The dominant agricultural paradigm in prime cropland areas of the American Midwest are farms producing corn and soybeans. Within this region, some states in the Mississippi River Basin have developed nutrient loss reduction strategies aimed at decreasing nutrient loading in rivers that contributes to the hypoxic “dead zone” in the Gulf of Mexico.
While several conventional conservation practices applied to corn-soybean fields can reduce nutrient loss, converting annual crop acreage to perennial biomass crops would be far more effective. New and expanded uses and markets for perennial biomass crops are needed in order for them to gain wide adoption. Bioenergy grasses can be used for various bio-based products and for renewable energy in the form of heat, electricity, or transportation fuels. Many of the high-yielding grasses that will be used for bioenergy in the future make good forage for livestock.
U.S. energy policy encouraging cellulosic biofuel production could drive the adoption of perennial biomass crops. Biomass crops are unique among the sources of renewable energy, in that they can also provide a suite of ecological benefits such as clean water, soil health, greenhouse gas reduction, and wildlife habitat. Policy mechanisms to incentivize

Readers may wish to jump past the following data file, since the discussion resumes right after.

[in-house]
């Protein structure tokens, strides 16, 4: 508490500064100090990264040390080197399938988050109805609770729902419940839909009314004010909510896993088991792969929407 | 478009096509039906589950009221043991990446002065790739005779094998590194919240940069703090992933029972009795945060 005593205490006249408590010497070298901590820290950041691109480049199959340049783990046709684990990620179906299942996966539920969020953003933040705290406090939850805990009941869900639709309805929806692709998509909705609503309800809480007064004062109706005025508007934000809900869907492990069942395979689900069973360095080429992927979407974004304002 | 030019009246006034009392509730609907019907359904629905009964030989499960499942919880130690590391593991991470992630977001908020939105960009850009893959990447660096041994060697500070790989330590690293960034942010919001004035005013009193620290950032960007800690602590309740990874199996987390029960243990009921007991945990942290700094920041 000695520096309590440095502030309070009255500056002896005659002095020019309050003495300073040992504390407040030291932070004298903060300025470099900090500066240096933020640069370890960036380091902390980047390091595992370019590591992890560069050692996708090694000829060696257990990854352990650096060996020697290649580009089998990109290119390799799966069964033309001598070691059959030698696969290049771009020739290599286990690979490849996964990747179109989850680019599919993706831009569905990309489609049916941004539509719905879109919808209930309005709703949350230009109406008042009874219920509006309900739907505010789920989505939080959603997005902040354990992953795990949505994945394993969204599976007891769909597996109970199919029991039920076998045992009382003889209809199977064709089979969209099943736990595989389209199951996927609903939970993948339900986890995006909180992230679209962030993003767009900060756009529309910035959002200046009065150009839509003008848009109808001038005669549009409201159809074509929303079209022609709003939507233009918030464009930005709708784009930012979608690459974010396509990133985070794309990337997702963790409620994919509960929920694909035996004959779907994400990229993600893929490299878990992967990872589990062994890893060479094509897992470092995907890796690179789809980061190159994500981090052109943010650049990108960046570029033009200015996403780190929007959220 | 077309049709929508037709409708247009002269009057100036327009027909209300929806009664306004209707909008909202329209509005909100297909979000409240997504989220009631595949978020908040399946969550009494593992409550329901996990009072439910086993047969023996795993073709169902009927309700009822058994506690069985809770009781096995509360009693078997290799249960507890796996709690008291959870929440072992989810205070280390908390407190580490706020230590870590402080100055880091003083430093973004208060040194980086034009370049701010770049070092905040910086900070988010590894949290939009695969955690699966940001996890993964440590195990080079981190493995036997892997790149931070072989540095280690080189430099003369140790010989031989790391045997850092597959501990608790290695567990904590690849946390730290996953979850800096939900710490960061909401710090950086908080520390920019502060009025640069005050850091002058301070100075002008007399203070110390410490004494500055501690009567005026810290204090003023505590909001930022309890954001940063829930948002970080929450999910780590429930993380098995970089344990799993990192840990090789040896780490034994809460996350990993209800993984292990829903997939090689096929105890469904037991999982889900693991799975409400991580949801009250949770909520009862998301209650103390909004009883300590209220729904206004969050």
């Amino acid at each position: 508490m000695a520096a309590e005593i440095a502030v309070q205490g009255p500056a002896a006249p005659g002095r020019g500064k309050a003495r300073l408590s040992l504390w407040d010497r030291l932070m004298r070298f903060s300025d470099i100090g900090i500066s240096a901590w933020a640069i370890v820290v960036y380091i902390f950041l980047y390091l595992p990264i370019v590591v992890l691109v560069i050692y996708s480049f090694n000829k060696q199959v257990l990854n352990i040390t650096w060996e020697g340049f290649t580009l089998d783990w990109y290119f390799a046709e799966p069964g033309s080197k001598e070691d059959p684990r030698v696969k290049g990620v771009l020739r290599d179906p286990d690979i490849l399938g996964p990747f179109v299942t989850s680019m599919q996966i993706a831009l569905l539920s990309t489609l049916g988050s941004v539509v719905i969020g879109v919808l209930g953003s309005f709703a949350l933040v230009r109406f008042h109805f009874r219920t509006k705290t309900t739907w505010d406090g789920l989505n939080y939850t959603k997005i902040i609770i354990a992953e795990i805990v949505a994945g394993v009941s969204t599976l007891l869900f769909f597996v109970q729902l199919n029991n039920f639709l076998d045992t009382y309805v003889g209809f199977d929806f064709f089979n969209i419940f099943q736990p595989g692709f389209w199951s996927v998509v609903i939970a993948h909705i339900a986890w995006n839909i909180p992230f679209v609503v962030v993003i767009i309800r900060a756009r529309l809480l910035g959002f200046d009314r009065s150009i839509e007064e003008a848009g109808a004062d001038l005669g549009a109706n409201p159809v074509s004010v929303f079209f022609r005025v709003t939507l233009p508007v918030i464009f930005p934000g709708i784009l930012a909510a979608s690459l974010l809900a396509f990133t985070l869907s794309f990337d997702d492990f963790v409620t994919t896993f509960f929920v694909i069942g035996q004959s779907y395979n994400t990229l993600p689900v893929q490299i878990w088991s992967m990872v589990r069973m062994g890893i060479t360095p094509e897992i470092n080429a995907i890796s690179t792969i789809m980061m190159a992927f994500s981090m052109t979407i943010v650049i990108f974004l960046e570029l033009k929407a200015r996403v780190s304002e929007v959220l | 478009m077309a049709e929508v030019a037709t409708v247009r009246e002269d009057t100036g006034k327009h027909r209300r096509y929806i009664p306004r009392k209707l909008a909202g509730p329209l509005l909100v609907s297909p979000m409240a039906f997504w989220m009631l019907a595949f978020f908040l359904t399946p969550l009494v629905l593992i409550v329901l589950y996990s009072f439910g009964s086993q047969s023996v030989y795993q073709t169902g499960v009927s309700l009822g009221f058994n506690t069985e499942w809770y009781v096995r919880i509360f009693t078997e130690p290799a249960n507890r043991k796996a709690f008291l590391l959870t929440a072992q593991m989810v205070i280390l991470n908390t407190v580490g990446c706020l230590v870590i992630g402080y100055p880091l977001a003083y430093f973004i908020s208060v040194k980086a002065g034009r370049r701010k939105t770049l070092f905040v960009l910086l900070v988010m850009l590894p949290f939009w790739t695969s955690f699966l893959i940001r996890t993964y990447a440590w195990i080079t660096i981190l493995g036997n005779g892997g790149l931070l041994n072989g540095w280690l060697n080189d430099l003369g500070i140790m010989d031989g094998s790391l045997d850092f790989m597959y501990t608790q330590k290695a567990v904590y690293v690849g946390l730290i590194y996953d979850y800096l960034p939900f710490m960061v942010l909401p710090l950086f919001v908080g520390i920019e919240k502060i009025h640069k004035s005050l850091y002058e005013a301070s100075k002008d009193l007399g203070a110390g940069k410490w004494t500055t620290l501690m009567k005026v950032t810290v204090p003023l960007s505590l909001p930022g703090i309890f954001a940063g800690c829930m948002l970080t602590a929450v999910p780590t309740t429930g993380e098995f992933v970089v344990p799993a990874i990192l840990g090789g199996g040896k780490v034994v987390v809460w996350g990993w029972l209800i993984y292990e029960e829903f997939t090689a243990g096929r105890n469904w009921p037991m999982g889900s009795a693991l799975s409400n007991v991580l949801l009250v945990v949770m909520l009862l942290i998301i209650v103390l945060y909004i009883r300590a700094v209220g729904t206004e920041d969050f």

farmers for these benefits may be necessary for the economic viability of perennial biomass crops in prime crop areas.
Over the next 20 years, multifunctional agriculture featuring perennial biomass crops can become a new paradigm to produce the agricultural goods that society needs, plus important ecosystem services. For that to happen, engagement of a wide range of stakeholders is needed, including farmers, landowners, scientists, conservation professionals, policy makers, entrepreneurs, industrialists, investors, and philanthropists.